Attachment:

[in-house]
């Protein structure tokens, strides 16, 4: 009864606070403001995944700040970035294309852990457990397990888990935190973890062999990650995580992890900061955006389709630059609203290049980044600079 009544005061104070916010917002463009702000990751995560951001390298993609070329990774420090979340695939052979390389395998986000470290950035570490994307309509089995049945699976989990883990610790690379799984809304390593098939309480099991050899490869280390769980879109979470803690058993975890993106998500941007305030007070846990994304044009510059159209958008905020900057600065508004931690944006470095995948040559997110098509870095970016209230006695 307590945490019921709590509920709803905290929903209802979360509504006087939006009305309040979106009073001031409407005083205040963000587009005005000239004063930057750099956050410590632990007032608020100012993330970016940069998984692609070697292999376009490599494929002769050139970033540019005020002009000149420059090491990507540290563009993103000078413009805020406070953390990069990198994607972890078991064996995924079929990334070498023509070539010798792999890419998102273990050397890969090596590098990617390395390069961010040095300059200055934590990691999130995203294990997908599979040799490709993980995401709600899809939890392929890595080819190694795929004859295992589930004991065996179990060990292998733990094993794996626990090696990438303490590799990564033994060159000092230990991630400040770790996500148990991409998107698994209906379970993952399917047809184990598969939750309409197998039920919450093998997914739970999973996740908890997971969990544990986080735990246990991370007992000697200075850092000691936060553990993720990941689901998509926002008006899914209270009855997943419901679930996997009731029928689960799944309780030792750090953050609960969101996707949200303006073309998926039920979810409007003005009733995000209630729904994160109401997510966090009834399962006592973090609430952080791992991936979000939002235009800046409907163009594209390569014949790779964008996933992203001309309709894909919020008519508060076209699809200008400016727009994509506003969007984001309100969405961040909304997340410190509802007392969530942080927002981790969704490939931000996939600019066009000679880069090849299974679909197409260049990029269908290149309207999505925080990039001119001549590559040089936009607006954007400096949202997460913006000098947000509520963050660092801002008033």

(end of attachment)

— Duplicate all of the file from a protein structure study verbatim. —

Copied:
[in-house]
């Protein structure tokens, strides 16, 4: 009864606070403001995944700040970035294309852990457990397990888990935190973890062999990650995580992890900061955006389709630059609203290049980044600079 009544005061104070916010917002463009702000990751995560951001390298993609070329990774420090979340695939052979390389395998986000470290950035570490994307309509089995049945699976989990883990610790690379799984809304390593098939309480099991050899490869280390769980879109979470803690058993975890993106998500941007305030007070846990994304044009510059159209958008905020900057600065508004931690944006470095995948040559997110098509870095970016209230006695 307590945490019921709590509920709803905290929903209802979360509504006087939006009305309040979106009073001031409407005083205040963000587009005005000239004063930057750099956050410590632990007032608020100012993330970016940069998984692609070697292999376009490599494929002769050139970033540019005020002009000149420059090491990507540290563009993103000078413009805020406070953390990069990198994607972890078991064996995924079929990334070498023509070539010798792999890419998102273990050397890969090596590098990617390395390069961010040095300059200055934590990691999130995203294990997908599979040799490709993980995401709600899809939890392929890595080819190694795929004859295992589930004991065996179990060990292998733990094993794996626990090696990438303490590799990564033994060159000092230990991630400040770790996500148990991409998107698994209906379970993952399917047809184990598969939750309409197998039920919450093998997914739970999973996740908890997971969990544990986080735990246990991370007992000697200075850092000691936060553990993720990941689901998509926002008006899914209270009855997943419901679930996997009731029928689960799944309780030792750090953050609960969101996707949200303006073309998926039920979810409007003005009733995000209630729904994160109401997510966090009834399962006592973090609430952080791992991936979000939002235009800046409907163009594209390569014949790779964008996933992203001309309709894909919020008519508060076209699809200008400016727009994509506003969007984001309100969405961040909304997340410190509802007392969530942080927002981790969704490939931000996939600019066009000679880069090849299974679909197409260049990029269908290149309207999505925080990039001119001549590559040089936009607006954007400096949202997460913006000098947000509520963050660092801002008033």